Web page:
Love Locks on the Ha’penny Bridge: Romantic Tradition or Act of Cultural Vandalism?

Since the turn of the millienium, love locks have become frequent sights around the world. In Dublin, you’ll find them all over the Ha’penny Bridge.

Love Lock on the Ha'Penny Bridge (photo by Sean O'Donnell, via cc license from Flickr)

Early stage love lock infestation on the Ha’Penny Bridge (2011). (photo by Sean O’Donnell, via cc license from Flickr)

What is a love lock?

Well basically, courting couples write their names or initials on a padlock and attach it to an immovable object, before throwing away the key, and thus (they hope) making their love affair as enduring as the building to which it is now securely attached. (Altogether now: “Awwww!”)

Where did the idea for love locks come from?

The origin of the trend is contested, but it appears to have started in the Far East, in China or Korea, before being spread by travelers — a bit like the bird flu. (And, as far as Dublin City Council are concerned, about as welcome.)

Love Locks by infomatique

Like teenagers, love locks tend to huddle together to seek solace in a world that doesn’t appreciate them.
(Photo credit: infomatique/Flickr via cc license)

Bridges are the favored site for attaching their love locks, probably because of how they symbolically link the two banks of a river — plus, I’m told it’s quite satisfying to hear the splash of the key after you’ve thrown it into the river after locking the padlock onto the bridge structure. Other popular places are at the top of very tall buildings, presumably for the same cathartic sensation when disposing of the key — although authorities stress throwing keys of the tops of skyscrapers in heavily populated cities is not a good idea.

Most European capitals seem to have at least one bridge where the lock love trend has taken hold, and in Dublin it’s the Ha’penny Bridge.  The idea seems to have come to Ireland later than mainland Europe, possibly reflecting the reality that when young Irish people travel to other countries we don’t tend to return.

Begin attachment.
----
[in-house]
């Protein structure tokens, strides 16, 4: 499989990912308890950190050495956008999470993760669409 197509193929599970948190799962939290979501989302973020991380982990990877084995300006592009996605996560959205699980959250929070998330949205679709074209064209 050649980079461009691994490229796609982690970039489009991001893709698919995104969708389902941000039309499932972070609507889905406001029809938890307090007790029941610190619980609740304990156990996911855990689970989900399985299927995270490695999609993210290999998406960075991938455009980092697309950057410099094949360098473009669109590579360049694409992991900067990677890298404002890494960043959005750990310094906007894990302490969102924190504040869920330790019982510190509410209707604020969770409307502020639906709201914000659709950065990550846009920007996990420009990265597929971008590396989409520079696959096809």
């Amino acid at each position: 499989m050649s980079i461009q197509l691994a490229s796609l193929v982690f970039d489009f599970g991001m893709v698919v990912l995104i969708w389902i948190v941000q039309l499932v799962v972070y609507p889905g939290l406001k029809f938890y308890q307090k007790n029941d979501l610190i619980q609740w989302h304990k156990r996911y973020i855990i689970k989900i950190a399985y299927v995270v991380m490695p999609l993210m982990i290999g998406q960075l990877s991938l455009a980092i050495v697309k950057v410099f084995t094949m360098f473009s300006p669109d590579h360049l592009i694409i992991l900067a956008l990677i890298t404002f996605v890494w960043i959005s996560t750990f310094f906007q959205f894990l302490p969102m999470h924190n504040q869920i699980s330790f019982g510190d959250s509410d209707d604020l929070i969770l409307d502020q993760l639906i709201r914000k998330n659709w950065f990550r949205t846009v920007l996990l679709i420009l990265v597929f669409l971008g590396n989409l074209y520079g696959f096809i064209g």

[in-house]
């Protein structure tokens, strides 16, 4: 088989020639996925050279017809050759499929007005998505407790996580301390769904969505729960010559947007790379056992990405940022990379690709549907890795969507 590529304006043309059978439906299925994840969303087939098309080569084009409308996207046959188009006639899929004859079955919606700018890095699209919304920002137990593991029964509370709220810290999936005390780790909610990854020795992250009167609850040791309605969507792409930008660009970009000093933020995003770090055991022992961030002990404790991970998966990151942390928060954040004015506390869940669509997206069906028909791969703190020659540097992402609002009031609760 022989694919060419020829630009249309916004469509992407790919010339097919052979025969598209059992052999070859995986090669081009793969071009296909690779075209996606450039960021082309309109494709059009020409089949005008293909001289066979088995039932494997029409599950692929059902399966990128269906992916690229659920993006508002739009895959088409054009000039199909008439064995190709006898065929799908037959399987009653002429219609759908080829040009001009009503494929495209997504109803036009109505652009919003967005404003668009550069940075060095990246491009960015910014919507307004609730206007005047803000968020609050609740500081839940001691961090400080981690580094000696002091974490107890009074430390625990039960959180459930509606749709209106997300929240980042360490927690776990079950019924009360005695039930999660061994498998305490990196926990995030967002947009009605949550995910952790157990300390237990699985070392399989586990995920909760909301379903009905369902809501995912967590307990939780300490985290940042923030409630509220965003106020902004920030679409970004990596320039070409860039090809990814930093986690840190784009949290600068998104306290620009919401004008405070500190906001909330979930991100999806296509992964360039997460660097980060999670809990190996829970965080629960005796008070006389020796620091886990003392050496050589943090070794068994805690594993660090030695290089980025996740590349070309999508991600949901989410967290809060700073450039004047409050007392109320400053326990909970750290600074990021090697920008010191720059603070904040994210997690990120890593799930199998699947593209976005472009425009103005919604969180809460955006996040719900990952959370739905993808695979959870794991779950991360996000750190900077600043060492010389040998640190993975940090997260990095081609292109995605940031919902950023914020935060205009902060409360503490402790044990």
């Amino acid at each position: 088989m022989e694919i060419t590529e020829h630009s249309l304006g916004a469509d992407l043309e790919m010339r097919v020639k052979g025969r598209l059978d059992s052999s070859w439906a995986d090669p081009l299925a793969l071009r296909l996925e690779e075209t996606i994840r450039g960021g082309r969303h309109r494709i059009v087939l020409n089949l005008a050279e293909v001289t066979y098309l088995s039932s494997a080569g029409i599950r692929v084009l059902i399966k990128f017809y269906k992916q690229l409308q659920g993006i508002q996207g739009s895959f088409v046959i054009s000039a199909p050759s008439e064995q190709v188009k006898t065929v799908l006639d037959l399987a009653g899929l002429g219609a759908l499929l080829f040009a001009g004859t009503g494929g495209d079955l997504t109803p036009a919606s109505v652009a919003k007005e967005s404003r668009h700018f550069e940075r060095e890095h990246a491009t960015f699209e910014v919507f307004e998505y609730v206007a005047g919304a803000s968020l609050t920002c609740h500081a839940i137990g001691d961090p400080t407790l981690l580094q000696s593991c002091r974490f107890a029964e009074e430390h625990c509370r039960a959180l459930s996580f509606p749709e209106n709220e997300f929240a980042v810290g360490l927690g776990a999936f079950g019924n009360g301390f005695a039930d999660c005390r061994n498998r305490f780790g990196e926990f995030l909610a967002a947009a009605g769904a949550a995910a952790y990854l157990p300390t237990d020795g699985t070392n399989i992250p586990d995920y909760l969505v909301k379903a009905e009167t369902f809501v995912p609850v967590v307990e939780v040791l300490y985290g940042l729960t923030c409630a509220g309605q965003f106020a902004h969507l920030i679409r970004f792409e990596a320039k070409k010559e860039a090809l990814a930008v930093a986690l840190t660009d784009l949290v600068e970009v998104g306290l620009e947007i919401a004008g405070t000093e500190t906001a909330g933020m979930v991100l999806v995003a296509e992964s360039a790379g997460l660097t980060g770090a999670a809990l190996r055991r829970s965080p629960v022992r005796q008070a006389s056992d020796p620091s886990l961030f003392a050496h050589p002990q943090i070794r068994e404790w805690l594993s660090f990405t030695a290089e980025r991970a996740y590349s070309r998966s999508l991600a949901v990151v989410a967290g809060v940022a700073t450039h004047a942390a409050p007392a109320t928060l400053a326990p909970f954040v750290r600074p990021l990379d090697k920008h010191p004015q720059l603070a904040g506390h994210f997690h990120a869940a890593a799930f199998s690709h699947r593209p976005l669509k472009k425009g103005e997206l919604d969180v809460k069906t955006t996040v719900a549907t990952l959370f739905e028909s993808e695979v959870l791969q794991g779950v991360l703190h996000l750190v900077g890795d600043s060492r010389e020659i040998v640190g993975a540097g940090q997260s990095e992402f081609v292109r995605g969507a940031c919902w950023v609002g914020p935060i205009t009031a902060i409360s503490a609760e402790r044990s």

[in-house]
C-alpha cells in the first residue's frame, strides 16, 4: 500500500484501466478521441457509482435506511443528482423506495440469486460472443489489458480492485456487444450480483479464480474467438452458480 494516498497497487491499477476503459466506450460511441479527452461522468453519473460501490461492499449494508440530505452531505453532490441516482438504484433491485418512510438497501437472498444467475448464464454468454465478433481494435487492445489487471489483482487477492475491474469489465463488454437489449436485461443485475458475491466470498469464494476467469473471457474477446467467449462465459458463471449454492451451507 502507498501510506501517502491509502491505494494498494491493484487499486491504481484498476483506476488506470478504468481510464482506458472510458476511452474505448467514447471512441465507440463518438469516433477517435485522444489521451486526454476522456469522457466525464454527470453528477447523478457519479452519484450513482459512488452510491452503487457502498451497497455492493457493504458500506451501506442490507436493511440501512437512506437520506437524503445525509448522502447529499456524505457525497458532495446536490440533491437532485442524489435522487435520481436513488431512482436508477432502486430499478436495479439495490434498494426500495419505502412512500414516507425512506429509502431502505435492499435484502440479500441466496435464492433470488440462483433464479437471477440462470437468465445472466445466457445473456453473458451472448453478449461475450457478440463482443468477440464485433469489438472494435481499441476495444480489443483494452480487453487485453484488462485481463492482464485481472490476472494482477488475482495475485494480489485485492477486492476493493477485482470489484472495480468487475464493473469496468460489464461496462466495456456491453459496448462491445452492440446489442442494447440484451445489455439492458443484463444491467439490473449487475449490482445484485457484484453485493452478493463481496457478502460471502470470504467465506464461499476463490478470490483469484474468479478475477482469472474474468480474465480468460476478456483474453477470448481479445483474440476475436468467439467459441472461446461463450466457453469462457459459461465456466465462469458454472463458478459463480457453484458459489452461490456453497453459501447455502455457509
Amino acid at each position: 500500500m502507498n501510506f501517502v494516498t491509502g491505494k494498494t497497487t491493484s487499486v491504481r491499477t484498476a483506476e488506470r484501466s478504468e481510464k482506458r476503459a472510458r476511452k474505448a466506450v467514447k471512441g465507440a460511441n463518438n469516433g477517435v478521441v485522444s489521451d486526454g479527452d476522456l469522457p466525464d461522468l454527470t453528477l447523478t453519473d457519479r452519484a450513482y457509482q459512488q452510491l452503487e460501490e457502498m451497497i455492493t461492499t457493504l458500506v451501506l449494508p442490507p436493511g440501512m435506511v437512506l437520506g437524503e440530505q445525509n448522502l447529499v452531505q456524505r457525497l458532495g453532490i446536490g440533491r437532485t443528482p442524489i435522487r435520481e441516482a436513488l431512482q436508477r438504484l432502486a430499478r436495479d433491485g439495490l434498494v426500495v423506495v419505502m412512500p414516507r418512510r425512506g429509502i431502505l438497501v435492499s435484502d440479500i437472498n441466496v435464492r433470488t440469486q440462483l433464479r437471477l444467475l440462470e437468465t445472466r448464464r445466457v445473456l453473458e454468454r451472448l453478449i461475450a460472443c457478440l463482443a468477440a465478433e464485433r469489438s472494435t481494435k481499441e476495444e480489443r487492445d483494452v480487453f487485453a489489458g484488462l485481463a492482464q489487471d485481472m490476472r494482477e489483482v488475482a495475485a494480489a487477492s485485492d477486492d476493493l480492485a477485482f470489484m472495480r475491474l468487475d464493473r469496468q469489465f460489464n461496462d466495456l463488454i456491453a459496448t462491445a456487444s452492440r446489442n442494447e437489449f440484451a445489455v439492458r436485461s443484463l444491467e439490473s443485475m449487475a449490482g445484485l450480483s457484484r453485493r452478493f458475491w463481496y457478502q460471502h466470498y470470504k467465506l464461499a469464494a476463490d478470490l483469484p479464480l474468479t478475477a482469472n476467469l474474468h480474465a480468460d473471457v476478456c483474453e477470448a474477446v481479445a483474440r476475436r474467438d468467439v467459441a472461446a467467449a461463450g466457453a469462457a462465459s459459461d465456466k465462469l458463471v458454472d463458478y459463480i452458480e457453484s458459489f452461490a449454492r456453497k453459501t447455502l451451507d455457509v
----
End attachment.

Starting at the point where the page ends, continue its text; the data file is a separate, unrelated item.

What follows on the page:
Visitors can usually find rows and rows of love locks studding the iron work of the Ha’penny bridge like barnacles on a sunken ship. To one set of eyes it’s a beautiful expression of love and youthful hope; to another, it’s a desecration of an historic landmark. Dublin City Council, understandably, consider the growing coral of locks a bit of an eyesore, and removed all the locks from the bridge in 2012. However, days later, the locks began to return.

The "Coral" growth pattern of a mature love lock infestation.  (Credit: MarkGDub via Flickr/cc license)

The “Coral” growth pattern of a mature love lock infestation (2013).
(Credit: MarkGDub via Flickr/cc license)

Perhaps in decades to come the love locks will be as much of a tourist attraction any of the various pieces of street art the Council has commissionned over the years (and certainly more popular among ordinary Dubliners than some…), or perhaps young couples will have moved on, and will be marking their love in other strange or bizarre ways?



If love locks float your boat, you may be interested in this post on fairy trees/wishing trees, the ancient equivalent…



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  1. Mollie Bylett’s avatar

    Thank you for this! I have just been to dublin and photographed the locks but forgot the name of the bridge!!!!

    🙂 happy new year!


    1. Rich Rennicks’s avatar

      Glad to help. Happy New Year to you, too, Mollie.

      Were you there for the floods?

    2. Brenda Farrell’s avatar

      Mollie the locks are destroying a 200 year old bridge-not to be encouraged

    3. Daithi’s avatar

      you posted this around the time i had a meeting with the council on this subject . the locks are now removed and will keep being removed as this Bridge is a part of Dublin History and the locks do not show any love for our country . It is illegal to put such items on a public owned Structure and a person if caught can be arrested . I have also spoken to the Gardai (Police) who will arrest anyone who comes to their attention for placing illegally locks on this or any structure . The people who do this are damaging the bridge as rust sets in when the locks rub the paint off and it costs thousands each time to renovate the Bridge . The Bridge belongs to the Irish people and those who engage in the Illegal act of damaging the Bridge are insulting us the Irish people .

      1. Rich Rennicks’s avatar

        Good man yourself. I’ll check up on the progress when I’m down next.

      2. Brenda Farrell’s avatar

        Totally agree Daithi-it’s such a shame that a stupid fad is destroying part of our heritage

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